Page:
Whistler’s flowering as a printmaker is represented in a section of the exhibit called “Growth of a Master Printmaker.” Whistler had arrived in Amsterdam in late August 1889. Not given to modesty, he already was bragging to one of his London dealers about his new work: “… What I have already begun is of far finer quality than all that has gone before — combining the minuteness of detail … of the Thames etchings … with the greater freedom and more beauty of execution than even the Venice set … .”

Mr. Myers is careful to explain for those of us unschooled in print techniques that Whistler created different effects depending on the way he inked his printing plates. He could, for example, wipe the plate almost clean for a light effect or leave excess ink on the plate’s surface for subtle tonal effects. Or, for an etching, the curator tells us, Whistler coated a copper plate with an acid-resistant “ground” and then drew through it to expose the copper. He then brushed the plate with acid, which “etched” or “bit” his lines into the metal, forming shallow grooves for holding the printing ink.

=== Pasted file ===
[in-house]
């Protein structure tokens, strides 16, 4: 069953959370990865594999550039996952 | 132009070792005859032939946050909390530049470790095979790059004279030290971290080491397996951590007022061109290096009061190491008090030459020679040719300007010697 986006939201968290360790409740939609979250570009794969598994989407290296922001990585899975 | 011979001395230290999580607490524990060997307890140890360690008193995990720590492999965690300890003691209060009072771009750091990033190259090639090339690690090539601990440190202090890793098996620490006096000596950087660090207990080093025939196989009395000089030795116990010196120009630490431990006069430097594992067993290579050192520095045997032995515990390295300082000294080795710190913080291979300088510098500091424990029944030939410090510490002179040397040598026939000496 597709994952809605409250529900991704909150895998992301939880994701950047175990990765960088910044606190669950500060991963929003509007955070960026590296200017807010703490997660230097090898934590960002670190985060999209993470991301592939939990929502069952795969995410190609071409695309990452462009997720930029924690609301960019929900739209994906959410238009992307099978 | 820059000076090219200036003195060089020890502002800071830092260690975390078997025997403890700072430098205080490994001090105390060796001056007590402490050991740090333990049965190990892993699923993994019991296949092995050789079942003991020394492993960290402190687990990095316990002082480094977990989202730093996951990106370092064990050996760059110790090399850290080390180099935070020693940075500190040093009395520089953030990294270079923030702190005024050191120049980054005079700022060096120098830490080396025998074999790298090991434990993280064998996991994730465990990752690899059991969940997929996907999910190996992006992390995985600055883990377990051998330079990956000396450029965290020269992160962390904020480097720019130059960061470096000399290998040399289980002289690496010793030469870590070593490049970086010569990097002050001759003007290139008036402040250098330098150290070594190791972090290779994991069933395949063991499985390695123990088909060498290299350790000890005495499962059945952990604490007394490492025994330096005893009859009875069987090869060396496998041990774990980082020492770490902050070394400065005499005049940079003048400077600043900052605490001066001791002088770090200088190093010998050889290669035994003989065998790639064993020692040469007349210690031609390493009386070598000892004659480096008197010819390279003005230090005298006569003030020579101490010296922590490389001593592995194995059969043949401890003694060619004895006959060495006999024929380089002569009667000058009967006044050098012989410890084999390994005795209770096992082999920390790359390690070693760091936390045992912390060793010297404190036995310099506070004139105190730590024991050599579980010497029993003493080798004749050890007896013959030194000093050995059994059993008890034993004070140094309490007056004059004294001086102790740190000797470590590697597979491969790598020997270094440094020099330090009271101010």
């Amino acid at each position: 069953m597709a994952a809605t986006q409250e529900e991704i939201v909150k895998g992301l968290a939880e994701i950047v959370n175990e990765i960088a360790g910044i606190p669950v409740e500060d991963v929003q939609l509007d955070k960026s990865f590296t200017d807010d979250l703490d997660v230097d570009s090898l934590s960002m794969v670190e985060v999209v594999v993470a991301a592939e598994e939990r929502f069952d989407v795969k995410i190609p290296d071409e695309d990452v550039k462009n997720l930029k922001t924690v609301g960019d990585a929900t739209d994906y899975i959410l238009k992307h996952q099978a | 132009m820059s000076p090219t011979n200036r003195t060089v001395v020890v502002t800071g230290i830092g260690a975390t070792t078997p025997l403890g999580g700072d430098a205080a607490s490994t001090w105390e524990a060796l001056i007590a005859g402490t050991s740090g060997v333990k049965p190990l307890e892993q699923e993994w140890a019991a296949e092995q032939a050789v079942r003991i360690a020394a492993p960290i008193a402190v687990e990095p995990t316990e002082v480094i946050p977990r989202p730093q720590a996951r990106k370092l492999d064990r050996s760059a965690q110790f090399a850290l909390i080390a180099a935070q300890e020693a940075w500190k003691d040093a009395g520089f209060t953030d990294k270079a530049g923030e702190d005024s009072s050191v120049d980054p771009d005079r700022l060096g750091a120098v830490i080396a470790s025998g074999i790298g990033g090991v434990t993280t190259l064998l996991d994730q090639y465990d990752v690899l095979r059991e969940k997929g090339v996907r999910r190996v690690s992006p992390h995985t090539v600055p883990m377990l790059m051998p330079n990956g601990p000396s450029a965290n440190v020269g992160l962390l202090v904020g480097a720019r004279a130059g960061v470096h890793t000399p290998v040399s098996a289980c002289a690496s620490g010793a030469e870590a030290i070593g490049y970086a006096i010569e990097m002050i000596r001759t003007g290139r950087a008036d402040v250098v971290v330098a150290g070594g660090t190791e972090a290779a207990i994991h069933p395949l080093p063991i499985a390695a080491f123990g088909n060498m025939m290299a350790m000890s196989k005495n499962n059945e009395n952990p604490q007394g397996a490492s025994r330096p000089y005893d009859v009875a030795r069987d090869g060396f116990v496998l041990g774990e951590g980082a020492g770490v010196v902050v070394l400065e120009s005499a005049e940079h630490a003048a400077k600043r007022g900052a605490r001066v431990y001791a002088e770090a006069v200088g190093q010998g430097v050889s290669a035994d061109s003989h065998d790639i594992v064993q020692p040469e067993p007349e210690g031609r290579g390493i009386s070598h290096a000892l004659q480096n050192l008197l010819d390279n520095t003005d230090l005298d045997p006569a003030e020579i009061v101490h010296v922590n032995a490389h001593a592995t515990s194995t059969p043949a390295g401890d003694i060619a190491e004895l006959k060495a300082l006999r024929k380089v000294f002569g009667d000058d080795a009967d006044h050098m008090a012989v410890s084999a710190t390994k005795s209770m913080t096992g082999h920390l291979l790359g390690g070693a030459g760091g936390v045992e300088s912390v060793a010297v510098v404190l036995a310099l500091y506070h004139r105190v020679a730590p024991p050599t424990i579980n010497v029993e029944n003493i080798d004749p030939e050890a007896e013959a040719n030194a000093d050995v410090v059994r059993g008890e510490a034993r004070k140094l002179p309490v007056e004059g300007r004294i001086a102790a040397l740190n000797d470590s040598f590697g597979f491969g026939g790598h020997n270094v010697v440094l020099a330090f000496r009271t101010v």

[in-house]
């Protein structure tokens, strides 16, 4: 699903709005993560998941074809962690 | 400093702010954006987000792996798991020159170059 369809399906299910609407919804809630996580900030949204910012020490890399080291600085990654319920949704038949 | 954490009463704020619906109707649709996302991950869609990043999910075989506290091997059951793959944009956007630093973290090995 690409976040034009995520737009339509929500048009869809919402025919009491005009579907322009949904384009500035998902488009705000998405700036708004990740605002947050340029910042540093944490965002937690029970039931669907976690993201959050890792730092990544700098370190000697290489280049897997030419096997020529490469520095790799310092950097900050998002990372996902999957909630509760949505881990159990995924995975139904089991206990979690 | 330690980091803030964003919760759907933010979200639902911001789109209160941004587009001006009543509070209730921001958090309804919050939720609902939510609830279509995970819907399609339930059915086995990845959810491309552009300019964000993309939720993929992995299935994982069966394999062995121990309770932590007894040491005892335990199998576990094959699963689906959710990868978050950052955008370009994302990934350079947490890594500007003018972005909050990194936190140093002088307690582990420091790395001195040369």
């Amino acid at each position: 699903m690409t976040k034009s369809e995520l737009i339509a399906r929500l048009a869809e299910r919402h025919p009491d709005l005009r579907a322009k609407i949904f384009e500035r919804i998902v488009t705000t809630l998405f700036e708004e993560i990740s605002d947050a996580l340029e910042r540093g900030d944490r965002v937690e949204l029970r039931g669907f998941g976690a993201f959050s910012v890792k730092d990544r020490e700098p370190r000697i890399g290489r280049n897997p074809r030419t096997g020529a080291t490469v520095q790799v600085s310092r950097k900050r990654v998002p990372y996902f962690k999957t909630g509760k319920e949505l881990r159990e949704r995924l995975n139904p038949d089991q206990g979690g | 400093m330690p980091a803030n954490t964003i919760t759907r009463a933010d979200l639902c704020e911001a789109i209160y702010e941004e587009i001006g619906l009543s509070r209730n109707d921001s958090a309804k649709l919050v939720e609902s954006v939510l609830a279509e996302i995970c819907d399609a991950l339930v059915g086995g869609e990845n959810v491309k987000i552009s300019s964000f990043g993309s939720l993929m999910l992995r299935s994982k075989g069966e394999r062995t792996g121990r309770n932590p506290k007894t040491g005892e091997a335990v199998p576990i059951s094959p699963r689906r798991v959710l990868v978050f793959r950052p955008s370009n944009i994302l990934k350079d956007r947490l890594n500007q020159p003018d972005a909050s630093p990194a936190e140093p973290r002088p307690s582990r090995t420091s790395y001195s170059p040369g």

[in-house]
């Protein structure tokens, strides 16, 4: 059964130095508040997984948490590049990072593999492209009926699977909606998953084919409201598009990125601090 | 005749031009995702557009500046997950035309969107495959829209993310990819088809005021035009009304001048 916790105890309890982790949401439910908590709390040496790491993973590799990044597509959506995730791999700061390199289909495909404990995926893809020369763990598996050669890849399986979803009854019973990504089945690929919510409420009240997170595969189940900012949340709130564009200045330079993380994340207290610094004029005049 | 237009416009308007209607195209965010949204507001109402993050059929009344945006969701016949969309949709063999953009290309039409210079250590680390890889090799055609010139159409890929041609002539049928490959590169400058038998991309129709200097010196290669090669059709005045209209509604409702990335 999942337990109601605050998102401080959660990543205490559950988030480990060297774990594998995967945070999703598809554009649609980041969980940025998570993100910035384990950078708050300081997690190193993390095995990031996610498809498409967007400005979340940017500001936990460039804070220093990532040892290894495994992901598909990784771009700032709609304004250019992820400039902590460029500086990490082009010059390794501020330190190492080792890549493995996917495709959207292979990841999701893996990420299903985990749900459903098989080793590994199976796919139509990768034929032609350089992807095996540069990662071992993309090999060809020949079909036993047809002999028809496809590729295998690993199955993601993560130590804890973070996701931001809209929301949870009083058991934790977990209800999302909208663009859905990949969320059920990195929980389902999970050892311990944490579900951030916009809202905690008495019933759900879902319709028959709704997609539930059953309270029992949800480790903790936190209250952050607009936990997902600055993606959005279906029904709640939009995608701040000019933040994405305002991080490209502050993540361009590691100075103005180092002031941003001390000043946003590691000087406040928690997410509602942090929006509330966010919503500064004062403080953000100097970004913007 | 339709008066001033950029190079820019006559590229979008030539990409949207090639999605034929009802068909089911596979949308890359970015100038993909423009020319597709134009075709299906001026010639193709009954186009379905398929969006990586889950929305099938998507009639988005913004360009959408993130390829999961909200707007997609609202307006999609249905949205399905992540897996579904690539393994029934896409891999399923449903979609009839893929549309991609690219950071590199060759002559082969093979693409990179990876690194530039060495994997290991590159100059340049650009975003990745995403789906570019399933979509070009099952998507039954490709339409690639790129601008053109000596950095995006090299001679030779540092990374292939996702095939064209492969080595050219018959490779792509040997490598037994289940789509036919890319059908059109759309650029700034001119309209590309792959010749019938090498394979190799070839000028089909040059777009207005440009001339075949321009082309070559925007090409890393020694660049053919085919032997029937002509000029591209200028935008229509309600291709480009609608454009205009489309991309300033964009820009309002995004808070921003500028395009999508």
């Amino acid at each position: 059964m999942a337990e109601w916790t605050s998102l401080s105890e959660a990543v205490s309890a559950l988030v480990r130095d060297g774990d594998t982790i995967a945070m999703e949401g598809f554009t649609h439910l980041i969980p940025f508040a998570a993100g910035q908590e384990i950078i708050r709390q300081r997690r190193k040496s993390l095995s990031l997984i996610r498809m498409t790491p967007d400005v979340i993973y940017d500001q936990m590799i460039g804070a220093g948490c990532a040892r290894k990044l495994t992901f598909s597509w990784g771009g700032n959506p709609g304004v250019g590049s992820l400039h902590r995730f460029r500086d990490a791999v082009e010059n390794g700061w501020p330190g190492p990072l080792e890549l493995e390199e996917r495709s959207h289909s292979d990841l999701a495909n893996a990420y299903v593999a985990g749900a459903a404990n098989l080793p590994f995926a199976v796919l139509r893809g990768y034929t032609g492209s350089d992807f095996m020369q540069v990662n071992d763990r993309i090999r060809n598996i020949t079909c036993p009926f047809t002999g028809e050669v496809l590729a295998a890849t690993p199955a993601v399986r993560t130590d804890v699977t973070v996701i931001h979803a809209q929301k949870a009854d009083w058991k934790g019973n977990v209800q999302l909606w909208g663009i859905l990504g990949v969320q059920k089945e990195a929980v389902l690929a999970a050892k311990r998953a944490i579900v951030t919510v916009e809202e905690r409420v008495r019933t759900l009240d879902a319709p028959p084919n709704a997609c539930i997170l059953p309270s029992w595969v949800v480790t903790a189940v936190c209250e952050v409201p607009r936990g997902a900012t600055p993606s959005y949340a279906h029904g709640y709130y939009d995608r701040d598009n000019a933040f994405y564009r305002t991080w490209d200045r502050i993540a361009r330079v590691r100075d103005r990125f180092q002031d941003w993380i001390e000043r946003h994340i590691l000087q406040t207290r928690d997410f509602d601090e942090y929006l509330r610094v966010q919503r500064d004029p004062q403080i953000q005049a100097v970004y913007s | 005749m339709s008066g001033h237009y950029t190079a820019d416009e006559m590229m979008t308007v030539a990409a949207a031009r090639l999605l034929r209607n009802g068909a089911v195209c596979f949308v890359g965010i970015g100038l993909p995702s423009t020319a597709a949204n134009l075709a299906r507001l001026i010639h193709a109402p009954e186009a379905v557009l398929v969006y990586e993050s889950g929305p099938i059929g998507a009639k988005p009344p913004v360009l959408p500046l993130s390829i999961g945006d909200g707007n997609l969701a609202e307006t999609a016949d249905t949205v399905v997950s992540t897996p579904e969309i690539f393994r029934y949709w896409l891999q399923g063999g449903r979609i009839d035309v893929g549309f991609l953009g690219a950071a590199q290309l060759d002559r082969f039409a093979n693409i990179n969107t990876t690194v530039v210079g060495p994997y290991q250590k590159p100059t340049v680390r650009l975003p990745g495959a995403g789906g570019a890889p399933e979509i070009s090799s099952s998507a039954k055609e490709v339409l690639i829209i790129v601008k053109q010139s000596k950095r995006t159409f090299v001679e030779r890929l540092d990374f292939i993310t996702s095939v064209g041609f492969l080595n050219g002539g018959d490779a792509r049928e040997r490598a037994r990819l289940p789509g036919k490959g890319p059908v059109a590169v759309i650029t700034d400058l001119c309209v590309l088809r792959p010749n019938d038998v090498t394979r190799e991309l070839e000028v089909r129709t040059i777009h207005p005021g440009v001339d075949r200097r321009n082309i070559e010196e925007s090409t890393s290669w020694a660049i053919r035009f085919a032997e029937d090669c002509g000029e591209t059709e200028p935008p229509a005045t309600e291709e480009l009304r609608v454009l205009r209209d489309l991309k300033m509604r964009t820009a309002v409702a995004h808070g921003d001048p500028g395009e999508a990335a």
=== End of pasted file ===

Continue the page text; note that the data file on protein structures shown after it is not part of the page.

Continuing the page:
For a drypoint, a kind of etching, Whistler used a sharp steel needle to draw lines directly into the plate’s surface and create coils of copper, or “burrs,” for catching extra ink. They create rich, dark lines in the printing.

In the etchings and drypoints on the last wall of the exhibit, we see what print guru Arthur M. Hind meant when he wrote in his “History of Engraving and Etching” that “no etcher has ever known better than Whistler what can be achieved by the unfilled space.”